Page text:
// Create the temporary directory
      await fsPromises.mkdir(tmpDir)
      // Define where our dsl code will be at.
      const dslCodePath = path.resolve(tmpDir, `code.${config.dslFileExt}`)
      // Write the sent code to a file
      await fsPromises.writeFile(dslCodePath, req.body.code)
      // Run the compile: the argument is the path to the received code, which
      // we've wrote to a file. with cwd we tell the shell to use the tmpDir
      // As the working directory.
      const dslCompilerPath = path.resolve(process.cwd(), config.paths.dslCompiler)
      execSync(`java -jar ${dslCompilerPath} ${dslCodePath}`, { cwd: tmpDir })
      // After the execution of the command, the compiled code will be available
      // within <tmpDir>/src-gen/generated_code.js
      const generatedPath = path.resolve(tmpDir, 'src-gen', 'generated_code.js')
      // Read the generated JavaScript code ...
      const jsCode = await fsPromises.readFile(generatedPath, 'utf-8')
      // ... and send it back to the user
      await res.send({
        code: jsCode
      })
    } catch (err) {
      console.log(err)
      res.status(500).send({
        error: err
      })
    }
    // Clean up the directory ...
    await fsPromises.rmdir(tmpDir, { recursive: true })
  }
}
<project>/backend/src/controllers/CodeGeneratorController.js

The CodeGeneratorController takes the received DSL code, writes it to a file and feeds the compiler JAR file with it, which then converts this code to JavaScript code. We send this JavaScript code back to the user, where it gets executed in the browser.

Next we have to extend the routes.js so the backend can handle a POST request on the /compile/ path. If you have forgotten why, take a look at the CompilerService module of the frontend.

Extend the routes.js of the backend:

// FILE: <project>/backend/src/routes.js
'use strict'

const httpProxy = require('http-proxy')
const apiProxy = httpProxy.createProxyServer()
const CodeGeneratorController = require('./controllers/CodeGeneratorController') // Add this

// location of our exported language server
const LANGUAGE_SERVER = 'http://localhost:8090/'

/*
 * When an error with our proxy set up occures, we have to handle it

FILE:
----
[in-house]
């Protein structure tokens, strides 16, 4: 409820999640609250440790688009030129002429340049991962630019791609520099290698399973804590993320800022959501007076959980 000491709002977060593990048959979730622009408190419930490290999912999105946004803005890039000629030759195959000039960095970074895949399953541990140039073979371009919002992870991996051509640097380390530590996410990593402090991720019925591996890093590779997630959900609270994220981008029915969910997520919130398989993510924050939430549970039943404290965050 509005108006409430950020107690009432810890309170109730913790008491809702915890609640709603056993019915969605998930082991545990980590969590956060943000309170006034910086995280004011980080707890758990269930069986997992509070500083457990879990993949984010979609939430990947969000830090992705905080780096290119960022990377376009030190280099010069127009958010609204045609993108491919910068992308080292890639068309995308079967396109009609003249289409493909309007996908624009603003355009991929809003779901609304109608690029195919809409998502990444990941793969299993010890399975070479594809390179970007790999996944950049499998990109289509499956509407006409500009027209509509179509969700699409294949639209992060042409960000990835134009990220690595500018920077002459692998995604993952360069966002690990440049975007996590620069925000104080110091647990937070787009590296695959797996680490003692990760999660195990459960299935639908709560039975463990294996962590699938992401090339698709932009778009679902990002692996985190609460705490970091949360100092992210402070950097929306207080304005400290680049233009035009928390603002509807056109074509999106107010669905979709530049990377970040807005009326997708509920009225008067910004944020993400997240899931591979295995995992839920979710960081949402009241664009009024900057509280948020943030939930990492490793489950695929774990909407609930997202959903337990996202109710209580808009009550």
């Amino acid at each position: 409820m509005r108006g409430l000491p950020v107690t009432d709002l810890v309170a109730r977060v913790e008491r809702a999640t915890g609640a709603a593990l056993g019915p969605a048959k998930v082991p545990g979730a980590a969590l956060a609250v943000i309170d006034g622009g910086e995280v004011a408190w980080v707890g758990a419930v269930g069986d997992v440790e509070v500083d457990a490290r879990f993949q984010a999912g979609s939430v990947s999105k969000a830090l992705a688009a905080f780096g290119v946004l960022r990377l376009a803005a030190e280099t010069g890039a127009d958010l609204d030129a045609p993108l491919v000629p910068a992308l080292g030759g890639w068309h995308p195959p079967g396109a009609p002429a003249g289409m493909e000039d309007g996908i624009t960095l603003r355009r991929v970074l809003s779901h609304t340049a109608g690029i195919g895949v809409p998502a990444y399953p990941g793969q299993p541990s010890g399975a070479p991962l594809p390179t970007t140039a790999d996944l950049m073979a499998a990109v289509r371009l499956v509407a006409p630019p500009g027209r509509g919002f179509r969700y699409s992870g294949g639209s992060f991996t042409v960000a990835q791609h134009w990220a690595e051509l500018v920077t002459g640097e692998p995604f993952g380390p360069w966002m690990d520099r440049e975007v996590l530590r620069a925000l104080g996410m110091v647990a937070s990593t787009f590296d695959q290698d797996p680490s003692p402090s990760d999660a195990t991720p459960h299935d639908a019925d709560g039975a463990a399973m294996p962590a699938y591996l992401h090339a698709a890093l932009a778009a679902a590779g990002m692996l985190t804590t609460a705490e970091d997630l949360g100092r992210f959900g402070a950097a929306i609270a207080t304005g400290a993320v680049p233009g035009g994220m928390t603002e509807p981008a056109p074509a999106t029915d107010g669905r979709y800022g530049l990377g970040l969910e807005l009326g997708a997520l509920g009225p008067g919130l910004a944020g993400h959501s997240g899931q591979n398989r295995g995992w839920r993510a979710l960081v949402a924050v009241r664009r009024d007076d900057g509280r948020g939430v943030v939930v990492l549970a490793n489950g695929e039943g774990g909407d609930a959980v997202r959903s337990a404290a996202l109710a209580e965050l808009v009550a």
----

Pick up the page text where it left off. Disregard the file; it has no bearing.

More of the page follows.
* in some way. Otherwise our server will crash.
 * In this case we just print the error, and forward it to the client.
 */
apiProxy.on('error', function (error, req, res) {
  console.error('Proxy error:', error)
  if (!res.headersSent) {
    res.writeHead(500, { 'content-type': 'application/json' })
  }

  const json = { error: 'proxy_error', reason: error.message }
  res.end(JSON.stringify(json))
})

module.exports = (app) => {
  // Forward all types of HTTP requests to the LANGUAGE_SERVER
  app.all('/xtext-service/*', function (req, res) {
    apiProxy.web(req, res, { target: LANGUAGE_SERVER })
  })

  app.post('/compile',
    CodeGeneratorController.compileToJS) // Add this
}
Extend routes.js to handle post requests on the /compile path

In the routes.js we tell the backend that if it receives a post request on the /compile path, it should be managed by the CodeGeneratorController.compileToJS(...) function.

The backend is now able to handle the request triggered by the Run button of your frontend. It will take the given code, compile it to JavaScript and send it back to the user.

Nodemon and the Code Generator

The CodeGeneratorController is generating output files, because of Nodemon this would trigger the restart of the backend. Like we did with the language_server/ directory, we also have to add the compiler/ to the list of directories, which should be ignored by Nodemon.

Open the <project>/backend/package.json and add the following nodemonConfig section:

{
  "name": "backend",
  . . .
  "scripts": {
    . . .
  },
  "nodemonConfig": {
    "ignore": [
      "language_server/",
      "compiler/"
    ]
  },
  . . .
}

Afterwards close and restart your Node backend to reload these configurations.

Once more, we now can bring it all back together.

Run Your Code

If you now start your backend and frontend, your web application should be able to compile and run the code, as already shown in the beginning:

Conclusion Part 3

Our frontend sends the content of the code generator to the backend where it gets compiled to JavaScript code. The compiled code is sent back to the frontend where it gets injected in the HTML document where it runs. Why does this work? The frontend provides the necessary environment with functions used by the DSL, like in my case window.printConsoleOutput(...).

Every web functionality you want to implement is achievable by this concept. Your code generator just has to compile your DSL data structures and functionalities to their JavaScript equivalents.

What's next?

If you want to improve the shown web application, here are some ideas:

  • Disable the Run button while a compiling  request is pending.
  • Display errors in the console. For example if you try to send a compiling request with an empty editor, display "No code provided" in the console.

I will leave this application as it is, because I just wanted to show the overall concept, which, I hope, should be clear from now on.

In the next and last part, I will explain how to make your DSL web application available to the world, by setting up a NGINX server as a reverse proxy.

See you in part 4!